What to publish, what not to publish

I’ve been thinking about this idea of a public blog for a while and considering that I’m doing this post to Facebook thing, it really gets me thinking about the content that I’m posting. What if I’m posting my thoughts on an issue in which other people are involved? What if my comments on said issue can affect someone, either how they feel about themselves or about me? Should I care? Should I be able to say what I freely want to say without fear of repercussions?  But if I’m discussing things that bother me, wouldn’t it be better for me to discuss it with the people involved?

But ultimately, I’m guess I’m deciding that this is my space and by posting this onto FB, I’m allowing people to visit me in my space and how they choose to comment or discuss with me is their choice and I will respect them of their choice. Should I discuss an issue I have with other people, then that should be on me to decide on whether or not I should discuss it with them and if we should work it out, or as the boyfriend says, “if it bugs me enough, I’ll tell you.” While I hate that comment, I can understand the desire to avoid confrontation, especially if it’s not on a particularly large or pressing issue.

So to get to my current thought of the week… I know I’ll get over it, but until then, let me ruminate on this. So ’twas my birthday week. I know I had celebrated on Saturday by inviting people to attend a small gathering at a local wine bar. While I am grateful that those who showed up did, at the same time, I was a little disappointed by the people who didn’t. I understand illnesses and can “excuse” that, but for others, it makes me wonder what really went on into the deciding factor.

This really ties into my love language of quality time. If I am important enough, people will make the time because they value that time we get to share together. So when certain folks didn’t show up, I felt bad about it, disappointed and well… it showed me that even something as trivial as a 26th birthday, I wasn’t worth the effort or the heads up. I know I downplayed the invitation, mostly because I didn’t want people to feel obligated to go and to make a really big thing out of it. I just wanted to spend time with people in a nice environment that would serve that purpose.

So I brushed it off. Through the advice of a friend, I did inquire about the disappearance of one of those people, but even then, I still didn’t feel satiated. But I was willing to let it go. Then came Tuesday, the actual day of my birthday. I know I didn’t want to make a big fuss about it and didn’t publicize it widely and while I did get some nice wishes, for the most part, I spent my day alone. I knew I would have had a late class, so I didn’t plan for anything and when I did, I figured that I had given people enough heads up to at least swing by to say hi, enjoy some food and/or dessert.

As vulnerable as it could have been, I showed up, sat at a table and ate dessert by myself. While I treated it as a “cafe-like” setting where I can enjoy my own company while playing Candy Crush, at the same time, I was disappointed again that I was there by myself. I know it’s not a big thing and I’ll eventually get over it, but it really just didn’t sit well with me. I kept thinking about revenge and if I had done something to provoke this kind of response, but then I realized that even if I had, I would have preferred a discussion about my behavior and how I could remedy that in order to save a relationship. I don’t do well with vague behaviors or responses; I would much rather have someone tell me straight up how it is and how we can work together in a partnership that is collaborative and mindful of each others’ needs.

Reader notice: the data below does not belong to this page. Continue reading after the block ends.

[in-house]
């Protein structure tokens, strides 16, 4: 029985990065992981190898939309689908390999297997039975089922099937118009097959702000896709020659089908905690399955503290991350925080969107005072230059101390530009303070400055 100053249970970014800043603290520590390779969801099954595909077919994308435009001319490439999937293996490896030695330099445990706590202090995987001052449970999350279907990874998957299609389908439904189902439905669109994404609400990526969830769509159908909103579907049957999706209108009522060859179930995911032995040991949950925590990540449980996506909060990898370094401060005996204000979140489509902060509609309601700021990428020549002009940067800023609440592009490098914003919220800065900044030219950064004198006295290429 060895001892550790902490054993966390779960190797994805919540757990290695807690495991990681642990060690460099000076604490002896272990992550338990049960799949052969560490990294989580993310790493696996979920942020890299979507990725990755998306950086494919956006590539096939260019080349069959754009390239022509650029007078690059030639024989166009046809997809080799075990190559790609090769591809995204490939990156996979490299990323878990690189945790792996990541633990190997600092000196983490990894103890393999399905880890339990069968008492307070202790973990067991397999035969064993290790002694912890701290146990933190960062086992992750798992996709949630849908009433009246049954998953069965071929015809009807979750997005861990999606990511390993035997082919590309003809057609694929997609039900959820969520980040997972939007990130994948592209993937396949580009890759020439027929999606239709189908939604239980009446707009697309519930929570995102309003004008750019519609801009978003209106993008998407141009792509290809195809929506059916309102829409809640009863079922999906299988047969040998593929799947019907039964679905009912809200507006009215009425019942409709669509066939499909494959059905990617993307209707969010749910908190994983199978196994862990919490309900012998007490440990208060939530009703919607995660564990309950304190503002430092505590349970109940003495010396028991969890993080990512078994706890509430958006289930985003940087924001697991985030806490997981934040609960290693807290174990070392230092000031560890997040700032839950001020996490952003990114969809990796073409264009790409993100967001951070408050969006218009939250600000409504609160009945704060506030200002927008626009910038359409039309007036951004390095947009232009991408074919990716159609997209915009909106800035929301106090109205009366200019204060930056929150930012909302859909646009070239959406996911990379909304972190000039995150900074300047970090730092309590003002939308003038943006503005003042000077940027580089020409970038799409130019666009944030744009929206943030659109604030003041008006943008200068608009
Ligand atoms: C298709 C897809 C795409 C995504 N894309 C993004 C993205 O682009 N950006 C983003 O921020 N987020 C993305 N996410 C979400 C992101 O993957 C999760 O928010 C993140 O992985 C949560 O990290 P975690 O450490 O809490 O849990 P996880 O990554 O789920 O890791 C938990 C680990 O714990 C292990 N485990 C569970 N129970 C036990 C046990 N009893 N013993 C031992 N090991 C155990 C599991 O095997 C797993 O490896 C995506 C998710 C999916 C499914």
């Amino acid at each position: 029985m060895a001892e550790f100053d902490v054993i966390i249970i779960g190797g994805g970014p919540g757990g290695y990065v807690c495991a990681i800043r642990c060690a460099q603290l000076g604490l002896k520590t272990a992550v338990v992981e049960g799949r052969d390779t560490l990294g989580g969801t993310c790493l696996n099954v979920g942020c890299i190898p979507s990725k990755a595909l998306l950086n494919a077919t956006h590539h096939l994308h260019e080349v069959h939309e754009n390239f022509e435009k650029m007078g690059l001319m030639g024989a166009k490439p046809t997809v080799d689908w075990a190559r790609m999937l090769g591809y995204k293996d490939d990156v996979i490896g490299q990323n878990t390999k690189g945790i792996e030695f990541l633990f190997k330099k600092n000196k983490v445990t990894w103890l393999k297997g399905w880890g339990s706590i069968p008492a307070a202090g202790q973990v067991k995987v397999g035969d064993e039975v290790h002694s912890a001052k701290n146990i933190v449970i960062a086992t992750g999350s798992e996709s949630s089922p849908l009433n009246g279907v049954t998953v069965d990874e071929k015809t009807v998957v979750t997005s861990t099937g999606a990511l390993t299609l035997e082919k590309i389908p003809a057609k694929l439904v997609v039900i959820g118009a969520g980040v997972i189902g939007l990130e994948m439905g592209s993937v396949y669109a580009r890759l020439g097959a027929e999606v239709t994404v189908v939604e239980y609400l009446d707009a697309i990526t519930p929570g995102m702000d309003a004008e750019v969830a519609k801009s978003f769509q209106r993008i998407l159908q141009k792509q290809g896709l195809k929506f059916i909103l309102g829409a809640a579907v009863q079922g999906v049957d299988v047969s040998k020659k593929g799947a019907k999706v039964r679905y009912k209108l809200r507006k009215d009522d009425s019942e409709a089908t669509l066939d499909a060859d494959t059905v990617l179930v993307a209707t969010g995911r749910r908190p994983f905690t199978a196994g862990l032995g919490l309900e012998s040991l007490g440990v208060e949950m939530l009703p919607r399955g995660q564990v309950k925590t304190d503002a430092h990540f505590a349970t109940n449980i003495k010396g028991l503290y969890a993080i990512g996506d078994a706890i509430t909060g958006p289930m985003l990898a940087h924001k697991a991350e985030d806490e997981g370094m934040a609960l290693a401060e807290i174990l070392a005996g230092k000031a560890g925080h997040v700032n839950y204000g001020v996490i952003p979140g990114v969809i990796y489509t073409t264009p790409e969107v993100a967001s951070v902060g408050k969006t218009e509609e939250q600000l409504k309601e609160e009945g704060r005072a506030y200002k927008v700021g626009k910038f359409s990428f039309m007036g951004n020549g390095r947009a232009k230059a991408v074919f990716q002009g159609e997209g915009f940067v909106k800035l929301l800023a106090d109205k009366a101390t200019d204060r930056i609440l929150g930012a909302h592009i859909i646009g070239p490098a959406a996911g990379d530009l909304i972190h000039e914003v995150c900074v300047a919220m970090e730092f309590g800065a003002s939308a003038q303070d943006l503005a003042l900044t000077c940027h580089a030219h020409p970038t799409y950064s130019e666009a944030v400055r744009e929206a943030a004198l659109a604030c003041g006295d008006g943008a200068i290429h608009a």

But I really would have been okay with it. I suppose what is setting off my current mood is that I recently had a dinner that I was really disappointed in. I did my best to acknowledge that this person had taken the time out of the work week to spend time with me, despite how busy the week can be and that generally we meet on the weekends. However, I wouldn’t have been in town this weekend, so we scheduled a mid-week dinner. And I really did appreciate that because I knew it wasn’t easy to get away. But the mood for the entire meal, at least on my end, just felt tense. I could sense stress and to be honest, I didn’t want to inquire about it for fear that if I had, a comment would have been directed at me and I just wanted to do the best I could to have a pleasant evening. I guess there lies the irony. I still haven’t decided if I want to bring this up because I can understand why the mood wasn’t particularly jolly, but at the same time, I expected a level of quality to our time together and that level just wasn’t met. Essentially, I felt like a nuisance during that dinner and I was trying really hard not to apologize for it because although I felt like one, I really wasn’t. I was just a person who wanted some quality time and at the very least was hoping that it would be jolly, despite the different stressors of the week.

And that brings me back to whether or not I should bring it up, because here I am, demanding of the time to meet mid-week, knowing full well that it wasn’t a desired day to meet, yet I was pushing for a dinner anyway. Do I have the right to complain about the quality if I knew that my dinner partner would have been swamped with work? Or do I accept that as part of the package deal if we meet mid-week? Or do I stand up for myself because I deserve to have a decent, non-tense meal in which I don’t feel bothersome to the other person?

I don’t know yet and I haven’t decided on how to proceed with any of my feelings. I know that I’ll have to put it aside for the weekend as I am celebrating a friend’s wonderfully last days of being a single woman, but I wonder if I’ll still feel the same when I return.

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